MIRAMAR BEACH, Fla. — Could the Deep South’s Oldest Rivalry be going away?
Well, never completely, but having it as a yearly presence would be one of the costs of the SEC deciding to play an eight-game conference schedule as a 16-team league.
That decision still hasn’t been made. It may or may not be decided here at the SEC meetings this week. But it will have to be made soon.
Oklahoma and Texas join the conference in 2024. The initial thought was the SEC simply would increase the number of conference games to nine, which would preserve Georgia-Auburn as an annual rival as well as a several other storied rivalries in the SEC.
But as the football coaches adjourned their portion of this week’s meetings Wednesday, there appears to be growing sentiment to keep the league schedule at eight games. If that happens, conducting the Georgia-Auburn game every year would be collateral damage.
They still would play each other often. But the proposed eight-game model calls for members to agree upon one permanent opponent, then rotate through the others in seven-game increments. Georgia and Florida have identified each other as favored choices to be permanent opponents.
In that scenario, Auburn and Georgia will have to be satisfied playing each other every other year.
“It’s going to be tough because there’s so many people that want that historic rivalry, including me. I was part of that rivalry,” Georgia coach Kirby Smart said. “I grew up as part of that rivalry. I think it’s one of the best there is. But I think it’s one of the costs of progress bringing two more teams in.”
The situation is not unique to Georgia. Alabama would lose its annual rivalry with Tennessee, and Florida would have to drop LSU as a yearly opponent, and so on.
Preserving such secondary and tertiary rivalries is a big part of the debate between an eight-game and nine-game schedule. The nine-game model includes three permanent rivals and rotates six other opponents each year. It achieves the same objective of allowing teams to play every other SEC opponent home-and-away over a four-year period.
In the current eight-game format, which has been in place since 2013, teams sometimes go six years or longer without playing each other. That’s what happened with Georgia and Texas A&M, which still haven’t met at Kyle Field in College Station, Texas. They finally played at Sanford Stadium in 2021.
But Georgia-Auburn is another deal altogether. It’s known as the Deep South’s Oldest Rivalry because the two schools have met on the field in football every year since 1892, with the exception of pauses for world wars.
UGA officials have not made a public stance on whether they will vote for the eight-game or nine-game model. But preserving rivalry games such as Auburn is one of the reasons the Bulldogs are thought to be in the nine-game camp.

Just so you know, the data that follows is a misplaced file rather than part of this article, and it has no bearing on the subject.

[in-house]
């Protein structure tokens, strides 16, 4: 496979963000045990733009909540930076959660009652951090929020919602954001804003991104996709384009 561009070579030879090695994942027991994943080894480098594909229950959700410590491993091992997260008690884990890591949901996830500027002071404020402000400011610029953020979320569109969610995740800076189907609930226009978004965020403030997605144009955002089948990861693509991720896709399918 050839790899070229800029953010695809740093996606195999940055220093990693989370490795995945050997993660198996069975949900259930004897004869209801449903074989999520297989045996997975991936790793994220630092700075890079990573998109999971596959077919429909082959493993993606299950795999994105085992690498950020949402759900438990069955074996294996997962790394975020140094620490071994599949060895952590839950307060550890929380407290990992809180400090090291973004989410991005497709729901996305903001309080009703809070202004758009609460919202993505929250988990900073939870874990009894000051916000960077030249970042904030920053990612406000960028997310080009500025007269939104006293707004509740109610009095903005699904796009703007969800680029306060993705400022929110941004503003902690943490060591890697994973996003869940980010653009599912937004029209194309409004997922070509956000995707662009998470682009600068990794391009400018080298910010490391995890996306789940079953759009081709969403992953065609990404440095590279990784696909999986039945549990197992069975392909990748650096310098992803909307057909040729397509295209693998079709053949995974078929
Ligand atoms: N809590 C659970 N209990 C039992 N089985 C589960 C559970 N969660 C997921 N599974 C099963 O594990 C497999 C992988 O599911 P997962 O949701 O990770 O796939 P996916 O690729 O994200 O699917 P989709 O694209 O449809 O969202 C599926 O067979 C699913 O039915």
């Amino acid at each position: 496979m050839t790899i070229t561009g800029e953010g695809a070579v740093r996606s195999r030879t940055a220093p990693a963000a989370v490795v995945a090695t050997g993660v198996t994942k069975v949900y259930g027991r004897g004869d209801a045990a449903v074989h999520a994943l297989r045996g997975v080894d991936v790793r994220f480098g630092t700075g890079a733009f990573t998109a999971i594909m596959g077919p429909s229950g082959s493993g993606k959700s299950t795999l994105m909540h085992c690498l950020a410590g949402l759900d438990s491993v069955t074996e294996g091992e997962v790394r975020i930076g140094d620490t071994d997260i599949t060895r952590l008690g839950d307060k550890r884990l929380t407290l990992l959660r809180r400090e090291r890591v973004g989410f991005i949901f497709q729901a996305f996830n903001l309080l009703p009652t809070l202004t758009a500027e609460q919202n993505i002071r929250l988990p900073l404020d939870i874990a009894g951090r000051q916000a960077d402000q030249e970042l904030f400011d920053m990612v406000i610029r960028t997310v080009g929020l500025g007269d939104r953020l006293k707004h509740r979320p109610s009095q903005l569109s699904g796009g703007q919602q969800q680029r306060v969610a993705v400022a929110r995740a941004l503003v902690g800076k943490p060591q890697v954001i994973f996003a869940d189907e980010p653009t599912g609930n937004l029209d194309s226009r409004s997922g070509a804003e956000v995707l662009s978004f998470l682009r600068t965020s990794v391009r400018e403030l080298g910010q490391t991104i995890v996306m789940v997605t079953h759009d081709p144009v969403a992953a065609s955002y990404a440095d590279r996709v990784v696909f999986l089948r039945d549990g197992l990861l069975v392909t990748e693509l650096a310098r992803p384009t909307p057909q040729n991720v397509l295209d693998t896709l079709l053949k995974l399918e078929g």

“Obviously, the Auburn game is very important to us, and we respect that rivalry,” Georgia Athletic Director Josh Brooks said Wednesday. “Georgia’s always going to advocate to keep that in any scenario. I know it’s important to our fan base, and it’s important to me.”
Brooks would not go as far as to say UGA definitely will vote for nine games.
“My opinion is we recognize that our fans want a better schedule and they want more SEC games,” Brooks said. “Whether it’s the 1-7 or the 3-6, the great thing is the variability. The fact that you can tell a young man that’s coming to Georgia or any institution that, if you stay here four years, you’ll get to go to every venue, that’s really good for them and the fans. However this shakes out, being able to say that is the most important thing.”
Auburn folks feel the same way about keeping Georgia on the schedule year. But with Alabama expected to be the Tigers’ No. 1 team in an eight-game conference slate, they, too, know it might be deemed expendable.
“It goes back so far. It’s important. It’s important that we give our fans and their fans that, and that game remains vital to us,” said coach Hugh Freeze, who is in his first year on The Plains. “Now, what that looks like in respect to what is best for the Southeastern Conference, man, I don’t know. I’m not in those discussions. And I try not to be. I have enough to worry about with everything on my plate.
When people ask me about eight or nine games, I’m like, ‘Talk to Dr. (Christopher) Roberts (Auburn president) and (athletic director) John Cohen.’ What is best for Auburn and what is best for the SEC, are those things the same? I know all of those discussions will take place.”
Said Smart: “Sometimes you call that progress; sometimes you upset the fans. I think that’s good debate in terms of your traditionalists who want those rivalries, and others want to see you play the teams they never get to see you play. You can’t have both.”